In addition, a decline in a financial asset’s price could trigger sales, when the asset is used as collateral for a loan. However, other theories, such as that the current market prices are the result of asset prices reverting to their fundamental values after a period of overvaluation, provide possible explanations for the sharp price declines in mortgage-related securities and other financial instruments. As the crisis is complex, no single theory likely is to explain in full what occurred.
Second, some studies suggested that deleveraging by restricting new lending could contribute to the crisis by slowing economic growth. In short, the concern is that banks, because of their leverage, will need to cut back their lending by a multiple of their credit losses. Moreover, rapidly declining asset prices can inhibit the ability of borrowers to raise money in the securities markets. Financial regulators and market participants had mixed views about the effects of deleveraging by financial institutions in the current crisis.
Some regulatory officials and market participants have said that they generally have not seen asset sales leading to downward price spirals, but others have said that asset sales involving a variety of debt instruments have contributed to such spirals. Regulatory and credit rating agency officials have said that banks have tightened their lending standards for some loans, such as ones with less favorable risk-adjusted returns. They also said that some banks rely on the securities markets to help them fund loans and, thus, need conditions in the securities markets to improve.
Since the crisis began, federal regulators and authorities have undertaken a number of steps to facilitate financial intermediation by banks and the securities markets. Federal financial regulators generally impose capital and other requirements on their regulated institutions as a way to limit the use of leverage and ensure the stability of the financial system and markets. Specifically, federal banking and thrift regulators have imposed minimum risk-based capital and leverage ratios on their regulated institutions. The risk-based capital ratios generally are designed to require banks and thrifts to hold more capital for more risky assets.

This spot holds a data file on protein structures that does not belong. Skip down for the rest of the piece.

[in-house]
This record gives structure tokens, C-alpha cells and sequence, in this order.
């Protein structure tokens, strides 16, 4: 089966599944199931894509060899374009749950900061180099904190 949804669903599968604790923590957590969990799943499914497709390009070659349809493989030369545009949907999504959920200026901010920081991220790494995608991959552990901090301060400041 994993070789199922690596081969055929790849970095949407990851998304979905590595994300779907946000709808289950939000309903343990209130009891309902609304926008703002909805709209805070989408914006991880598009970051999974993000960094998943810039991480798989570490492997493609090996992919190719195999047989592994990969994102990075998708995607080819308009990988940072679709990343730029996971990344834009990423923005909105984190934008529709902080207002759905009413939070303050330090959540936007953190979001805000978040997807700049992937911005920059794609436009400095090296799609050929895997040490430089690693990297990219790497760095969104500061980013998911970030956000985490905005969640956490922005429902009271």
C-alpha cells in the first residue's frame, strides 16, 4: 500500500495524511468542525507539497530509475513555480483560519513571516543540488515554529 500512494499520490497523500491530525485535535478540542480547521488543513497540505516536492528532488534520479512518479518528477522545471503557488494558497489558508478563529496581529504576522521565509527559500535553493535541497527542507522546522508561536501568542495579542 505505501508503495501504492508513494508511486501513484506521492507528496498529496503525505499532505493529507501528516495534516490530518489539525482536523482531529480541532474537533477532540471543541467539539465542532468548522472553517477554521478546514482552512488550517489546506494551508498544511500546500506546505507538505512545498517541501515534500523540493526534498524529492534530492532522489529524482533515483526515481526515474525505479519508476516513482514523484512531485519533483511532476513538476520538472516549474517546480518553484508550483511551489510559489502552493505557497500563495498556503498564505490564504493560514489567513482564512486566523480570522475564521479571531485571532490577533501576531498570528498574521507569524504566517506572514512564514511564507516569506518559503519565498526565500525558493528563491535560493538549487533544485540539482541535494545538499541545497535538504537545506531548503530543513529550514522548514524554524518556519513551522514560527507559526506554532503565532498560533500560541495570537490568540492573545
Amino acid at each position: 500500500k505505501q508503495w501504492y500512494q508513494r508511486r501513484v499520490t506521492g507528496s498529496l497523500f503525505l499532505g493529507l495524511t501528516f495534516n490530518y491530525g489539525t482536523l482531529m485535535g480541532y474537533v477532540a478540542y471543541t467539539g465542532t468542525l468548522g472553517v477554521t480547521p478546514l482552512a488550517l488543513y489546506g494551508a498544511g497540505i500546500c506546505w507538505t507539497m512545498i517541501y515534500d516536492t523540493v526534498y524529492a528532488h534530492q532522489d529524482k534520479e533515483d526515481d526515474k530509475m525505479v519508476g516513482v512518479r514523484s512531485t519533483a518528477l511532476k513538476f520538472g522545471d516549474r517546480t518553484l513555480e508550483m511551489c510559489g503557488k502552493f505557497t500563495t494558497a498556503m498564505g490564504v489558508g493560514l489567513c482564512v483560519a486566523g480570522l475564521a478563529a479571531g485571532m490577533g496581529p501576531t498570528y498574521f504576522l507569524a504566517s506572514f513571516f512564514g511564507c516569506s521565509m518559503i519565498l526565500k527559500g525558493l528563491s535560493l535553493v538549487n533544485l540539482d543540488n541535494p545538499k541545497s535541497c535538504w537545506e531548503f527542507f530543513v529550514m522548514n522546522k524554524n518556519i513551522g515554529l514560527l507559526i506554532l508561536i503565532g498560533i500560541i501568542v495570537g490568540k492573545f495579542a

Although regulators have imposed minimum leverage ratios on regulated institutions, some regulators say that they primarily focus on the risk-based capital ratios to limit the use of leverage. In addition, they supervise the capital adequacy of their regulated institutions through on-site examinations and off-site monitoring. Bank holding companies are subject to capital and leverage ratio requirements similar to those imposed on banks, but thrift holding companies are not subject to such requirements. Instead, capital levels of thrift holding companies are individually evaluated based on each company’s risk profile.
Securities and Exchange Commission (SEC) primarily uses its net capital rule to limit the use of leverage by broker-dealers. The rule serves to protect market participants from broker-dealer failures and to enable broker-dealers that fail to meet the rule’s minimum requirements to be liquidated in an orderly fashion. For the holding companies of broker-dealers that participated in SEC’s discontinued Consolidated Supervised Entity (CSE) program, they calculated their risk-based capital ratios in a manner designed to be consistent with the method used by banks.